The writer said he had never been diagnosed with a mental disorder. He also claimed that he did not fit the stereotype of a sexual predator, having never been convicted of a crime before he was found guilty of having sex with his step-daughter. He didn’t disclose in his letter how old she was at the time.

At the request of the Chief Justice of Virginia’s Supreme Court, I served on a task force that helped rewrite our state’s commitment laws based on our task force’s recommendations.

Here is what the old law required in order to have someone involuntary committed:

“…if the judge or special justice finds by clear and convincing evidence that
(i) the person presents an imminent danger to himself or others as a result of
mental illness OR has been proven to be so seriously mentally ill as to be
substantially unable to care for himself and . . .”

Here is the new commitment criteria:

“…a special justice finds by clear and convincing evidence that
(a) the person has a mental illness and there is a substantial likelihood that,
as a result of mental illness, the person will, in the near future,
(1) cause serious physical harm to himself or others as evidenced by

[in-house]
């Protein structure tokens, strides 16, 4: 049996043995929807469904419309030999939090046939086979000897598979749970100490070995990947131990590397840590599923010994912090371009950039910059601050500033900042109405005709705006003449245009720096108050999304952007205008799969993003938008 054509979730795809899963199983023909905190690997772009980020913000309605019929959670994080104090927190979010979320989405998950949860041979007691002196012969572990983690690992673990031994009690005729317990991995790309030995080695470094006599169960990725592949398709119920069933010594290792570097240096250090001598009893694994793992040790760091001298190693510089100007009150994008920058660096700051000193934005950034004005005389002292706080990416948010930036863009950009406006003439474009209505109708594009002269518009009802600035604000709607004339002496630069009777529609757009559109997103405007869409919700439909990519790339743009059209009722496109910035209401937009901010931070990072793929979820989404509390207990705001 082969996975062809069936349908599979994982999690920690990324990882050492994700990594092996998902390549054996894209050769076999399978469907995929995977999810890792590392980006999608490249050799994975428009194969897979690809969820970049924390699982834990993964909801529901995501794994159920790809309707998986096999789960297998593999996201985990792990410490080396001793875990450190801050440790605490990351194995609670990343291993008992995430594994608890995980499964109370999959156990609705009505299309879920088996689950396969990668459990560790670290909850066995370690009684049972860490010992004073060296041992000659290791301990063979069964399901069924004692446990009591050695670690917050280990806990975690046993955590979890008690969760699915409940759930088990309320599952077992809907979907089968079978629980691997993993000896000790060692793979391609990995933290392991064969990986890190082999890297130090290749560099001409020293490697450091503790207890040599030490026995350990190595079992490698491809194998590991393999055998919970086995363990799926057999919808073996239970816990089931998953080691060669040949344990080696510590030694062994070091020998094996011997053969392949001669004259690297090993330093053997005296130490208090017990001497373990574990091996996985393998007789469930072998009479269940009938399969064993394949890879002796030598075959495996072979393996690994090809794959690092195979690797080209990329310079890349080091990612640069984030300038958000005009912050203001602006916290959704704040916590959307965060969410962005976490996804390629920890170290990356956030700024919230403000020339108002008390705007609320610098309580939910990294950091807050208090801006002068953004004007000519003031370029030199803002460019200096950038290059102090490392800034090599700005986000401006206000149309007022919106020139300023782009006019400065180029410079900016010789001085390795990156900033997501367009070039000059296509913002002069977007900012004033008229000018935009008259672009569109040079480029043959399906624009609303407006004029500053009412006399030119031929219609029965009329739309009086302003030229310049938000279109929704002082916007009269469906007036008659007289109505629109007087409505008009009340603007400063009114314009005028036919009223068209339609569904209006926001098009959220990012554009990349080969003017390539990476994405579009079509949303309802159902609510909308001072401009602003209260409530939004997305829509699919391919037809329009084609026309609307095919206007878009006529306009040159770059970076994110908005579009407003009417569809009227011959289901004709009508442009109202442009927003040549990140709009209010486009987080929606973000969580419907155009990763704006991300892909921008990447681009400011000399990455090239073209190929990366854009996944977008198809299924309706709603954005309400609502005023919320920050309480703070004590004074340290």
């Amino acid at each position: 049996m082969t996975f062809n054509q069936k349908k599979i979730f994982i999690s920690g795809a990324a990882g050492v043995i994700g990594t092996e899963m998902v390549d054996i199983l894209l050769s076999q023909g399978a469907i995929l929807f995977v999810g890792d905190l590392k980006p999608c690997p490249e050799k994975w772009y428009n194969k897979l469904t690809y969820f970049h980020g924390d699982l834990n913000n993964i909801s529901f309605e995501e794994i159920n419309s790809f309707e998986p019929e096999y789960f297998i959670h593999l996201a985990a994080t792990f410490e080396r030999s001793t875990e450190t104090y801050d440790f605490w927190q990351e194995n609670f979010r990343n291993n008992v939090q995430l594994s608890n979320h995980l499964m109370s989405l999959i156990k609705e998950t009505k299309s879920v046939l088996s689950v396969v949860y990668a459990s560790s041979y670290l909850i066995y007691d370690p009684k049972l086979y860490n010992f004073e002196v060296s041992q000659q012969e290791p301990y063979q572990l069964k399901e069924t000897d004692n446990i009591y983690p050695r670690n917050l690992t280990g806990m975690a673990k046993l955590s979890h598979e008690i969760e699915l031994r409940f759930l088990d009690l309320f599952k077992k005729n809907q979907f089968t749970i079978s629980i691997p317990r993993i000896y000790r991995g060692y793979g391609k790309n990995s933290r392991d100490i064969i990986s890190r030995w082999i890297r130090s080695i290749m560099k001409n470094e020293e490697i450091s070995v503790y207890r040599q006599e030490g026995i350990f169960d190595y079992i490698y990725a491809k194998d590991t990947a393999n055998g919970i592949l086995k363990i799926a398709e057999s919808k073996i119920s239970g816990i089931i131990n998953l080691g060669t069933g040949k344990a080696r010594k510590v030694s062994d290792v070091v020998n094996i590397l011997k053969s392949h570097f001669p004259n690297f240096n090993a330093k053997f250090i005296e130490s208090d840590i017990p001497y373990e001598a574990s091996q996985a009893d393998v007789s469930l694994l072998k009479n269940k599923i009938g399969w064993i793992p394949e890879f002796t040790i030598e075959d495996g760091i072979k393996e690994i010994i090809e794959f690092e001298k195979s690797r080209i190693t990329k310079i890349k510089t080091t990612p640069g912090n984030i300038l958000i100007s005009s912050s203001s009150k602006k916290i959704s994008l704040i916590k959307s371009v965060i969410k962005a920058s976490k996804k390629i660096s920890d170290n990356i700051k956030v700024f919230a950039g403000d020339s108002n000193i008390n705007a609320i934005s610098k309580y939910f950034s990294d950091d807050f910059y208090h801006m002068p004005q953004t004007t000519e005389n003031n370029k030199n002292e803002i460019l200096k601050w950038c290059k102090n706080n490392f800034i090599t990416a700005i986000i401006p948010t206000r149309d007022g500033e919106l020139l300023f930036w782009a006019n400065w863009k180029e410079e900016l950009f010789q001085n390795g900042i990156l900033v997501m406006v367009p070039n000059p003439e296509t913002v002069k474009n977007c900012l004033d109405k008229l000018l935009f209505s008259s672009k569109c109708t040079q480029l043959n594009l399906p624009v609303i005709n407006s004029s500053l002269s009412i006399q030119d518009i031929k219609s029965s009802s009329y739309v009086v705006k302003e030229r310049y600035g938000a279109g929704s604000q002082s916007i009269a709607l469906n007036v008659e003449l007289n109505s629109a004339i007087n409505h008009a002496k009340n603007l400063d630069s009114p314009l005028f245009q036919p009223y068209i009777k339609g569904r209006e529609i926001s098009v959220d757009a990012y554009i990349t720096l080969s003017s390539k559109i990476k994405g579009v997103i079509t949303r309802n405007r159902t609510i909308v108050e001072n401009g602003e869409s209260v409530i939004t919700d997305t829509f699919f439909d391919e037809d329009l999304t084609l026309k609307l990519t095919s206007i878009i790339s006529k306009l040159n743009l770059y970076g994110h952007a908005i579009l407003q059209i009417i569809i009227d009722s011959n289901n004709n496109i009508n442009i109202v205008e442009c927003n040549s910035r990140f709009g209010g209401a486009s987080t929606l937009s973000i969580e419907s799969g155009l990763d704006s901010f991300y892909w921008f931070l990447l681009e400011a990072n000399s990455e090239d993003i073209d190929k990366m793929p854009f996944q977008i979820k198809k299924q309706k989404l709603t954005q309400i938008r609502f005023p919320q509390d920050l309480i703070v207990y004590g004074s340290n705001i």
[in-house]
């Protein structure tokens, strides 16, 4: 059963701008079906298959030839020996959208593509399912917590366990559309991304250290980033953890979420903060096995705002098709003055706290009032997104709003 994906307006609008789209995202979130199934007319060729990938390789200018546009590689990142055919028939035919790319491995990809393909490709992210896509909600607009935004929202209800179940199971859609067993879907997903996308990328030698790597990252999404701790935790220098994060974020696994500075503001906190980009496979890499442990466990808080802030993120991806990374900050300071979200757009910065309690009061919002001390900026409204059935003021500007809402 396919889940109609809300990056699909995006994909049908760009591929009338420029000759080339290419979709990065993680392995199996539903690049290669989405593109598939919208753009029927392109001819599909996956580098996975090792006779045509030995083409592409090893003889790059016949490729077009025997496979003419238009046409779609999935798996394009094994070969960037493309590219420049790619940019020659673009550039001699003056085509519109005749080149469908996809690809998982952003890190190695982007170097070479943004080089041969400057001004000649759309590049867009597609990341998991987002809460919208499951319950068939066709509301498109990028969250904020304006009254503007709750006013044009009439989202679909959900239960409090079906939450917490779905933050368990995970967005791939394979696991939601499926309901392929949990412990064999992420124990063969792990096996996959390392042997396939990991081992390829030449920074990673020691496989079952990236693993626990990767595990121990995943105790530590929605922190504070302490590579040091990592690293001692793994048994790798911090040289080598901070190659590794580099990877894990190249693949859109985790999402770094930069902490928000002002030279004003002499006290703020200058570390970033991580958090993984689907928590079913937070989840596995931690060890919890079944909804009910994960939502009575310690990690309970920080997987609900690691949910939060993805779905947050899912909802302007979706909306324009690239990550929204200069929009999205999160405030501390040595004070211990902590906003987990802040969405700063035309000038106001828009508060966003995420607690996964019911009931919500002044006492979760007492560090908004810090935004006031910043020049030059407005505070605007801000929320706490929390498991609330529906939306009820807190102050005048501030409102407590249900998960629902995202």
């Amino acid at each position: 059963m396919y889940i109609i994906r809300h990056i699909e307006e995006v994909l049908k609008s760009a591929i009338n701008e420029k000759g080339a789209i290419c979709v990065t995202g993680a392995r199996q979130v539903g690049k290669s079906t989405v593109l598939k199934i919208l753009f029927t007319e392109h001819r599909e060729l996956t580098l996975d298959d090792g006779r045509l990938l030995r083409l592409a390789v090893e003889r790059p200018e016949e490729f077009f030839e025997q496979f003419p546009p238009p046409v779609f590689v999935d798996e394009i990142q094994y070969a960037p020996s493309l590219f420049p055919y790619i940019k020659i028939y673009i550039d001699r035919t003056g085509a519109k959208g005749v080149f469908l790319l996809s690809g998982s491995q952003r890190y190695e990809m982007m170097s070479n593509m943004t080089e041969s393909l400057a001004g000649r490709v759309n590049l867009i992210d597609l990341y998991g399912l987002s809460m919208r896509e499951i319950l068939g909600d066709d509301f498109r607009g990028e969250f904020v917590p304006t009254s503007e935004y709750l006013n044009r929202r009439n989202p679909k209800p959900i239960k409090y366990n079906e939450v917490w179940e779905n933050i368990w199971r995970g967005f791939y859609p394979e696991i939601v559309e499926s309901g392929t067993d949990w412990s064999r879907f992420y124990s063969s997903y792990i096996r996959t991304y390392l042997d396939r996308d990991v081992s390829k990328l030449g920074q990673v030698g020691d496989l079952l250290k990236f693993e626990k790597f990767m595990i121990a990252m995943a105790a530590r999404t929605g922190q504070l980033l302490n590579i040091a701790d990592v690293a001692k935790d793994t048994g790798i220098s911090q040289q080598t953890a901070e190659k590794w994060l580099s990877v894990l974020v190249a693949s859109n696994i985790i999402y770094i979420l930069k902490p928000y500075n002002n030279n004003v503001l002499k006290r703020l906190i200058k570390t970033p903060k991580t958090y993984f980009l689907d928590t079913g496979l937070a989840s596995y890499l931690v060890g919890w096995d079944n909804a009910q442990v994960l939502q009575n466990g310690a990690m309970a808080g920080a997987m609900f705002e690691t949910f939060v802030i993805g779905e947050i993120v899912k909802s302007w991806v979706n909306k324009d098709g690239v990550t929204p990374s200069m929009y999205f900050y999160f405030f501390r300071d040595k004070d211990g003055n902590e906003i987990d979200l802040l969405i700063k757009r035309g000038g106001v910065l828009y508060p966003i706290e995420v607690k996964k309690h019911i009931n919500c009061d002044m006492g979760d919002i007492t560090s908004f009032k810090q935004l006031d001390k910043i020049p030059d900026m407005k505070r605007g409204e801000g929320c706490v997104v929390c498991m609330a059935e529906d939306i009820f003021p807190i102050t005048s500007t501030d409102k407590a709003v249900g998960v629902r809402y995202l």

recent behavior causing, attempting, or threatening harm and other
relevant information, if any, OR
(2) suffer serious harm due to his lack of capacity to protect himself
from harm or to provide for his basic human needs…”

I will not pretend to know all of the facts in either of these incidents, but what struck me when I got the father’s desperate email and the prisoner’s angry letter  is how loosely our involuntary commitment statute can be interpreted. A Fairfax County special justice, who has a history of refusing to order involuntary commitment, can claim that a woman who assaults her father is not dangerous. While state officials can use that same statute to lock a sexual offender even though he reportedly has never been diagnosed with a mental disorder.